As I have learned more about these desert mothers, as well as about the many men who lived comparable lives in the arid wilderness, I have discovered the truth of an observation made by scholar Roberta Bondi: "I have found in them a fleshing out of what Christian love is: God's for all of us, ours for each other, God's world, and God." The sayings and the stories that come from these desert sages speak to us in straightforward fashion about living the Great Commandment, not just talking about it. These ammas and abbas (the desert fathers) are down-to-earth, blunt, and savvy about what is needed to mend the ragged fabric of human community. They help us become more open with one another, with God, and with ourselves. They name what needs to be named. And they never forget that love of God, love of neighbor, and love of self are patiently knit together by daily practice.
Throughout the pages of this book, we will be praying with the desert mothers. The term "desert mother" may be completely new to you and may sound odd at first. These are women who lived during a particular moment in church history—a time during the fourth century when Christianity had been sanctioned by the Roman Empire and active persecutions had stopped. The desert mothers lived long ago and, in one sense, in a galaxy far, far away. Their cultural and social settings were so very different from our own that in some ways it is hard for us to imagine their daily lives. The church as we know it did not exist. The Bible as we know it was just being formed. As always, different languages and cultures produced varieties of expressions of the Christian faith. Regional differences were appearing, despite all official attempts to create a unified practice and worship.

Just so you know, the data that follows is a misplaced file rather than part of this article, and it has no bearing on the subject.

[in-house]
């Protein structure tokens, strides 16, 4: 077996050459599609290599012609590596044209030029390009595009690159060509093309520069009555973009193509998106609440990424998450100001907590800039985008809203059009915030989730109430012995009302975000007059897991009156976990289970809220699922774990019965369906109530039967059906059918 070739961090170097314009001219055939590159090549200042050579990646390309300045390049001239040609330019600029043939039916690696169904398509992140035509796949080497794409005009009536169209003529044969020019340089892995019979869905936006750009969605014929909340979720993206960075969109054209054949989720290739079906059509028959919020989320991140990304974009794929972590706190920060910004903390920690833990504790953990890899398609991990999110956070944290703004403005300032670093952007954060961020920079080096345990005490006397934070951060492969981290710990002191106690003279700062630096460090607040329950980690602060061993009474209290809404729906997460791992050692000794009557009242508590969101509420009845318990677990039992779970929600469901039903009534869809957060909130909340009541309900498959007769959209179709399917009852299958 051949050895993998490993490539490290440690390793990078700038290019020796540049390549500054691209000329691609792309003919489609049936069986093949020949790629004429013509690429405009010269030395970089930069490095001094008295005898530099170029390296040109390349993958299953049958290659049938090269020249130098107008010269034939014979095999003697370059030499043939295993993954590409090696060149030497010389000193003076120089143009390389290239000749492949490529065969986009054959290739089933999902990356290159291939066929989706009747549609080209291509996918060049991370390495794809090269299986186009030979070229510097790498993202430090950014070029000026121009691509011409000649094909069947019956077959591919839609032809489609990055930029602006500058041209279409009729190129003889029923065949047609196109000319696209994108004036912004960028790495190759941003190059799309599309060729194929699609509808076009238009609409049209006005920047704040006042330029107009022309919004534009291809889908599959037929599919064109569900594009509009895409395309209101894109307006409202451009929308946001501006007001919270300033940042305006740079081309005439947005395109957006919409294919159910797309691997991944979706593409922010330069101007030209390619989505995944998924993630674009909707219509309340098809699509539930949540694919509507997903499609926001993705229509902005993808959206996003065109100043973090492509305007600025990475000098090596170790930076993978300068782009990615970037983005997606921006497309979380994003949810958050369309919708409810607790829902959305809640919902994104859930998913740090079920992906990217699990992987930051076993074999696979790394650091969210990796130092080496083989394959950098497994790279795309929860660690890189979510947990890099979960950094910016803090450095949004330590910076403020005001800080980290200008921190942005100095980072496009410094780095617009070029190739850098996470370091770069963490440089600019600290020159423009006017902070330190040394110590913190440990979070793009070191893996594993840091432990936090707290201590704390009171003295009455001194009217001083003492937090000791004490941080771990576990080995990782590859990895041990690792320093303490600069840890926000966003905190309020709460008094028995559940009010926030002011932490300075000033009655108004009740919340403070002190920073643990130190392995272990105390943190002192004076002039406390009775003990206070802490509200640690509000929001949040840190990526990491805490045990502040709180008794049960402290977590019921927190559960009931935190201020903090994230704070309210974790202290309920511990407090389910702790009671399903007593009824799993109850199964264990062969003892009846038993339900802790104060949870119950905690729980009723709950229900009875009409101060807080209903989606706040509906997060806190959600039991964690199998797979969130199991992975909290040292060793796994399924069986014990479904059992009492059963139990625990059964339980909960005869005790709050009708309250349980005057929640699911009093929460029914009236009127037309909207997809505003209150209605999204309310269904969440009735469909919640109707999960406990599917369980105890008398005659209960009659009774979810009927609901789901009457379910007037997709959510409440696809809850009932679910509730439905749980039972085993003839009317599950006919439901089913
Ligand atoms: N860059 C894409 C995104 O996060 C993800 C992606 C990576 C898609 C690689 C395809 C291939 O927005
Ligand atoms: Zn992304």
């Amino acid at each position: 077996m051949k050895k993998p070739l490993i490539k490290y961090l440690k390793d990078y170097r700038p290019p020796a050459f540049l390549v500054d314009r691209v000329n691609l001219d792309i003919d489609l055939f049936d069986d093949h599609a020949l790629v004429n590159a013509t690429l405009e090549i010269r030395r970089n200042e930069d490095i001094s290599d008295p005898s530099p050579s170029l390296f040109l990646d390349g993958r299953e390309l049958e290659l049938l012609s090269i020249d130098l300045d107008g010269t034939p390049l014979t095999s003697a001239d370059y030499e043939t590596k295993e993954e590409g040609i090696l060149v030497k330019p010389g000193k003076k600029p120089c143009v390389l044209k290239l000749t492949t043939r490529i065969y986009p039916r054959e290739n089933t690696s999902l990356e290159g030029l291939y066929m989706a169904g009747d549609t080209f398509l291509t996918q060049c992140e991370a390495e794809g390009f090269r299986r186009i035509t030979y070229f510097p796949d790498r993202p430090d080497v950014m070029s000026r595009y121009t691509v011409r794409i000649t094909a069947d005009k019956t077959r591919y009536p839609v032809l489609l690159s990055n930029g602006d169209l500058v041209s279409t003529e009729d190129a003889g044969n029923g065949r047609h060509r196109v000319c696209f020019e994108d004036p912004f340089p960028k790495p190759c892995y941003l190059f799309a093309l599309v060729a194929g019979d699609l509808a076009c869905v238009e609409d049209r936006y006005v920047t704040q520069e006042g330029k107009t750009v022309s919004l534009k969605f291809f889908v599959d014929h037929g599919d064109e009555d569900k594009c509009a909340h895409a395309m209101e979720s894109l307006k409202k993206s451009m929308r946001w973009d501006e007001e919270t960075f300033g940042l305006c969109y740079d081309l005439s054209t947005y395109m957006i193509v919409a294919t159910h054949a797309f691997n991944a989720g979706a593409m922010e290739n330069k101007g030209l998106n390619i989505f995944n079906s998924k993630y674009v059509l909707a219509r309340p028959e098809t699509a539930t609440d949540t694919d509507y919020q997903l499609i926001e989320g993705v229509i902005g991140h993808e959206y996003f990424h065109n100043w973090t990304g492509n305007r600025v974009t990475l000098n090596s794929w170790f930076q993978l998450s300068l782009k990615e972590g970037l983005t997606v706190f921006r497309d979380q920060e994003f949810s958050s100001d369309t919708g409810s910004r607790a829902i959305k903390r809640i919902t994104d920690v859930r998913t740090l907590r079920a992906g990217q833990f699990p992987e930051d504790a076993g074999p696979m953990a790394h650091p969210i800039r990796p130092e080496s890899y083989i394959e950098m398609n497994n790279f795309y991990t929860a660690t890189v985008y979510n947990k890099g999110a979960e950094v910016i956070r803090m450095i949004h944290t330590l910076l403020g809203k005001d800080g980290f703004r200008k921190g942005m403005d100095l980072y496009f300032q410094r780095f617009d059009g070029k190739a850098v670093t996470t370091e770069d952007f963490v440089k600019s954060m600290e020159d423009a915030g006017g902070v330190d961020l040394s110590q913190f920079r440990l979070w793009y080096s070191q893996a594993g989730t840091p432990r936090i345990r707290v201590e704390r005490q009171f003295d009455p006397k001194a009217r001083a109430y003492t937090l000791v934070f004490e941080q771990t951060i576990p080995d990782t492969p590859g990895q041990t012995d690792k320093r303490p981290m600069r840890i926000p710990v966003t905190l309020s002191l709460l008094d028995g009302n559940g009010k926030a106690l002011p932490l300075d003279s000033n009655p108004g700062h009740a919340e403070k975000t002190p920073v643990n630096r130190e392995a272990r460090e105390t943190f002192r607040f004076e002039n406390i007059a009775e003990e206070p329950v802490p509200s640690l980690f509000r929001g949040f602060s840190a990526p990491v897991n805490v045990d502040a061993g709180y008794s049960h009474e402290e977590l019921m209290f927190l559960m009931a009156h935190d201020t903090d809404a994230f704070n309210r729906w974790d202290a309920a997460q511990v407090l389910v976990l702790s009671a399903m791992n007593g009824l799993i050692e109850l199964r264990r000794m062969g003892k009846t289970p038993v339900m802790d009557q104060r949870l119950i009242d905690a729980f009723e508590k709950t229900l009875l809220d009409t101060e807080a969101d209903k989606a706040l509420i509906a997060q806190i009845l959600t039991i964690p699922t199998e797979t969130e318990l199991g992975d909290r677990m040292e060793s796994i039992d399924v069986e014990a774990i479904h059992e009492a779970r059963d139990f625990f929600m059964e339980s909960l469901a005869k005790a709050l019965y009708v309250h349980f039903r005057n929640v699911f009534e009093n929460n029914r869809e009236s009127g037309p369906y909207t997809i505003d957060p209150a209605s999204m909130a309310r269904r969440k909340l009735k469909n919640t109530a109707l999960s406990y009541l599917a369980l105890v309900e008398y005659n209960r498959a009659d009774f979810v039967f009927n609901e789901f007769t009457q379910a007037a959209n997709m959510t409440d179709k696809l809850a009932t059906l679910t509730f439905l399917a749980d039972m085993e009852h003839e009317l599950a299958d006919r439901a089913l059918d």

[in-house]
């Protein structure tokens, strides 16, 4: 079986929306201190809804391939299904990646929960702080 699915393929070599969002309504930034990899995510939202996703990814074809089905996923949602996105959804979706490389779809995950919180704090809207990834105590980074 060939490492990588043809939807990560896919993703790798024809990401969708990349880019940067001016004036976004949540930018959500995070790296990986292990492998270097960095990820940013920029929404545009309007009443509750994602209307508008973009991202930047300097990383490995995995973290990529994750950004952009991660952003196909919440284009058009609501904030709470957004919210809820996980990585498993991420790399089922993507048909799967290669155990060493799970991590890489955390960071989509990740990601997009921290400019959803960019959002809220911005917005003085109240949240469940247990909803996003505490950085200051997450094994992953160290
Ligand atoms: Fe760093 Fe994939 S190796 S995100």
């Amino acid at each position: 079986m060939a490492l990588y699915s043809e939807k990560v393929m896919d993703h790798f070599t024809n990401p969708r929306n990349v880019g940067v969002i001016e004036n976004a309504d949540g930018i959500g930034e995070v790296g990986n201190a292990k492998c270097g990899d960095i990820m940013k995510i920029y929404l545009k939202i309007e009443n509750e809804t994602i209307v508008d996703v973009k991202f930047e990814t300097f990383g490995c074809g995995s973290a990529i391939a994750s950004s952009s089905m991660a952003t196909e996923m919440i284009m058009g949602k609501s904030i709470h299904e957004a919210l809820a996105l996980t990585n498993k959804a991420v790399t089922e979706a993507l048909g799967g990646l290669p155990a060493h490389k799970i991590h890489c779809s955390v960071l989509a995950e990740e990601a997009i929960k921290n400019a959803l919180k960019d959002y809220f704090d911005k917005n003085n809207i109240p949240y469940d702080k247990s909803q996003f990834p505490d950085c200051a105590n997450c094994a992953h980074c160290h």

Even before the time of the desert mothers, women's lives were more varied than we previously understood. Though men were primarily (though not uniformly) the public leaders of both religious and political institutions, women of means sometimes managed their own land and resources. Women of the upper class were literate, and some Christian women were schooled in Latin and Greek so that they might study the scriptures. The home remained the primary sphere of women's lives, yet within the boundaries of the home, women exercised authority. As has often been the case throughout women's history, particular women found ways to live within the accepted structures of their societies and yet also to be true to themselves and to Christ. Others, pioneers in the faith, created new expressions of daily practice of faith, hope, and love.